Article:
By Wayne Gorrett
Variant driven : SE 1.6, 88g/km, 115ps, 6-speed manual, stop/start
The Volvo V40 is a stylish alternative to premium hatchbacks from The German Three, offering high levels of quality and safety.
PROS – Stylish and elegant design, safest car in class, rides and handles well, low emissions, willing diesel engines.
CONS – Rear passenger space, firm ride, small boot, high entry pricing.
☀ ☀ ☀
We sneaked a first drive of the V40 last October, shortly after its UK launch. Being suitably impressed, we joined the disorderly queue to discover more about Volvo’s newest kid on the block.
It’s been all of twenty years since Volvo had a five-door hatchback in its range. In ‘marketing speak’, the 2013 model year Volvo V40 is called an estate, but think along the lines of a five-door hatchback and you’ll be closer to initial impressions. As the premium hatchback market leaders – currently the BMW 1 Series and Audi A3 – continue to dominate, Volvo’s new V40 arrives at an opportune time for the Swede.
In one go, the V40 effectively replaces both the Volvo S40 and V50, so despite the coupe-like appearance, it is required to be practical and spacious too. While it mostly succeeds, there are elements of shortfall in the overall package. But, more on that later.
The V40 was designed by American Chris Benjamin. It sits on the modified Ford C1 platform which also supported the now-discontinued Volvo C30 and underwent minor modifications to the electric power steering and revised spring and damper settings.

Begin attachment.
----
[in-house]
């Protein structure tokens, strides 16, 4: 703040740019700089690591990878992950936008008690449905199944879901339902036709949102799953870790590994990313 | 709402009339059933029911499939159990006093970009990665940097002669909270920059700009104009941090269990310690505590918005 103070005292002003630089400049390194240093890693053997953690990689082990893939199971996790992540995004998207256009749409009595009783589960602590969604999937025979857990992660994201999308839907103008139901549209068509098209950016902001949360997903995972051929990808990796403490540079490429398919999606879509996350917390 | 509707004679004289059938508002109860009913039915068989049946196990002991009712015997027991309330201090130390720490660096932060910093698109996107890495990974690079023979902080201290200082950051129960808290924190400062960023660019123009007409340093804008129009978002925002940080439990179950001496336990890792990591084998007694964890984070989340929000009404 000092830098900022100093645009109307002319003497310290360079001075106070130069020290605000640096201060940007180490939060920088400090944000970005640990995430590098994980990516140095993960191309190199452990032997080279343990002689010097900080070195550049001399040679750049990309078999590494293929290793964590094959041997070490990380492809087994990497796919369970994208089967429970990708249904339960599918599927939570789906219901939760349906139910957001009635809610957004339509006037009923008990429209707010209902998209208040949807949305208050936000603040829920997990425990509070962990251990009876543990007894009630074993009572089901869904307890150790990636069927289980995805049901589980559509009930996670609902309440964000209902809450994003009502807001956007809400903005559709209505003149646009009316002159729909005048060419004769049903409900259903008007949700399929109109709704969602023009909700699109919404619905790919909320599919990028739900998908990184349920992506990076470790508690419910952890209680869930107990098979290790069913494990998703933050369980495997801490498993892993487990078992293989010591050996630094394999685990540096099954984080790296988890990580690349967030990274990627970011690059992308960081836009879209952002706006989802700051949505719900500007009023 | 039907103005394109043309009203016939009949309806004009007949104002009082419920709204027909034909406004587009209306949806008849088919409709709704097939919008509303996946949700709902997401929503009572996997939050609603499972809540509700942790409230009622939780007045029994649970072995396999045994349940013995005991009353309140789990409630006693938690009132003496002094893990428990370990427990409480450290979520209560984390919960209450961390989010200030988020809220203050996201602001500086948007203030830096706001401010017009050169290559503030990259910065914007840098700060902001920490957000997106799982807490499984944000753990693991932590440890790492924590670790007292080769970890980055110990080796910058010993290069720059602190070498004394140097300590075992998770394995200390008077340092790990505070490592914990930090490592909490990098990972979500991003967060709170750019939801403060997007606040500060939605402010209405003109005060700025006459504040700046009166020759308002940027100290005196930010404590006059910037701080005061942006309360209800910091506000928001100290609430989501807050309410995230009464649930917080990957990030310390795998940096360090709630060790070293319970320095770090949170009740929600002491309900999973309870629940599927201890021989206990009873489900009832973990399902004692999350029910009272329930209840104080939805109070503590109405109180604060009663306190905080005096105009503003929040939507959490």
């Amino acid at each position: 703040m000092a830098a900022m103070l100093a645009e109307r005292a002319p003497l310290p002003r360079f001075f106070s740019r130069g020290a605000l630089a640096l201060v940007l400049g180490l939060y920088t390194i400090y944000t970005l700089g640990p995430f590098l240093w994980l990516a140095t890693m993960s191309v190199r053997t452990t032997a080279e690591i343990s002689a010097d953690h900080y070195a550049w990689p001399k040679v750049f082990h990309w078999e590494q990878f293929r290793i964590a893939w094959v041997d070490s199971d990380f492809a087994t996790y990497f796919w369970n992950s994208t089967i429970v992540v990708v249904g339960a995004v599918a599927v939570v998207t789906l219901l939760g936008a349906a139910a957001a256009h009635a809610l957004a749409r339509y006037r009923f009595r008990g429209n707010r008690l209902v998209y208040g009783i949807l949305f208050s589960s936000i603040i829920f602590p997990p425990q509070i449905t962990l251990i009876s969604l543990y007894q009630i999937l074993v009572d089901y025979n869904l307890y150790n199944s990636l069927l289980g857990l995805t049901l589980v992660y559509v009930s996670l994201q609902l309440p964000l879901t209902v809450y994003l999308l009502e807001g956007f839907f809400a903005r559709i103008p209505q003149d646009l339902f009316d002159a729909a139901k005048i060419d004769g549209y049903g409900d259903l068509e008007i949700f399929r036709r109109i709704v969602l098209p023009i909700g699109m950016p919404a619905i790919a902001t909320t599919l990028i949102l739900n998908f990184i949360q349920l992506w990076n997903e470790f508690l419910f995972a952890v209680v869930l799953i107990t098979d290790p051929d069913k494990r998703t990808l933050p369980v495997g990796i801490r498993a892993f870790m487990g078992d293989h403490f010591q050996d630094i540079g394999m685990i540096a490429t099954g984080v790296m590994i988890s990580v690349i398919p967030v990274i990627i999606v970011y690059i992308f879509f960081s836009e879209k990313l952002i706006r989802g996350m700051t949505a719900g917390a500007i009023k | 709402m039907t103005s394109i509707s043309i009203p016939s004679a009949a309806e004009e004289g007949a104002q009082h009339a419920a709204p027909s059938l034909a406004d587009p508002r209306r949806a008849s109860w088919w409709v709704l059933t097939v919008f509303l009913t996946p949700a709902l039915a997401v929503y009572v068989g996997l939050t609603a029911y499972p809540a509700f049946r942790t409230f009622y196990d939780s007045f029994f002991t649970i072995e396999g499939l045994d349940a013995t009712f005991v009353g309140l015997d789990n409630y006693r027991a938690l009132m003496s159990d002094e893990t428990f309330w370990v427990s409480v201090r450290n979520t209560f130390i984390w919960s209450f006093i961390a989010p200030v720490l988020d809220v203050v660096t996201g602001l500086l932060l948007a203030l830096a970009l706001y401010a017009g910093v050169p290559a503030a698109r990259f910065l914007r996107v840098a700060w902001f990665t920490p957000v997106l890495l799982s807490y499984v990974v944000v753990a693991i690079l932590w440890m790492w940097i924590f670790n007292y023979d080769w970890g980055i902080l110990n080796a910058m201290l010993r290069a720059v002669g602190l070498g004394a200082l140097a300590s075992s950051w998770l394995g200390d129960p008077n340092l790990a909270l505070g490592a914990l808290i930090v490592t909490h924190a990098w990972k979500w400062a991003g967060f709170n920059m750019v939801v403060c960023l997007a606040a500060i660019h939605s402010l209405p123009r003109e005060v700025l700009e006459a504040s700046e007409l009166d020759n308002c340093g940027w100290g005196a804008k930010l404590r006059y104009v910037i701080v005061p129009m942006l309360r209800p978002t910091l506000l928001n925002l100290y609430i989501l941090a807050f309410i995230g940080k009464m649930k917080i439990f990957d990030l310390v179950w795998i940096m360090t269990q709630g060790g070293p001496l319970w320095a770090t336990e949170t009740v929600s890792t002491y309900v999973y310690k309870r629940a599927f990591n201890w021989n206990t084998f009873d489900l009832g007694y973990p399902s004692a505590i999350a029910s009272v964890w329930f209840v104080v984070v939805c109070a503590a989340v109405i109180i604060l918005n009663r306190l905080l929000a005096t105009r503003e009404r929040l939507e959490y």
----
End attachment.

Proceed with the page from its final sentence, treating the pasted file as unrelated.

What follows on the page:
As has been Volvo’s way for several decades, the V40 has a transversely mounted engine, permitting greater front passenger space and better crash deformation than a conventionally positioned longitudinal one. Four- and five-cylinder turbo petrol and diesel units, sourced from the current Volvo line-up – are offered, almost all with lightweight aluminium construction and all driving the front wheels only.
Our D2 test car enjoyed what we believe to be the pick of the engine line-up – an uber-frugal 5-cylinder, 1.6-litre turbo-diesel engine, which produces 115bhp (270Nm torque), emitting a tree-hugging 88g of CO2 per kilometre, while officially travelling 83.1 miles per gallon. It offers quite decent in-gear pulling power but is not the quickest of engines. Once up to speed, it will happily keep up with traffic and that torque means overtaking is pretty straightforward.
Ride and Handling
Suspension across the V40 range is by front MacPherson struts and rear multi-links, set to ‘standard’ or ‘sports’ configuration. In standard, the ride feels safe and composed and body roll during enthusiastic cornering is well controlled. It’s further helped by a clever torque vectoring system that brakes the inner wheel in corners to aid handling. The drive is tidy and competent rather than class-leading. The new electromechanical steering feels quite artificial and light but, overall, steering and brakes are well up to the job of smooth progress.
The D2’s 1.6-litre diesel gurgles away in the background, never broadcasting its chatty nature past a gentle thrum, and while sensing a reaching for the inhaler at over 3,800rpm, there’s enough torque lower down to keep up with everyday traffic. So, while it’s not overly quick, it tootles along like a pro with the slightly notchy manual gearbox handling progress in competent fashion.
The D2 diesel is characteristically chatty at fire-up but settles down smoothly on the move. However, the V40 develops excessive wind and road noise at speed. All other driver controls felt good.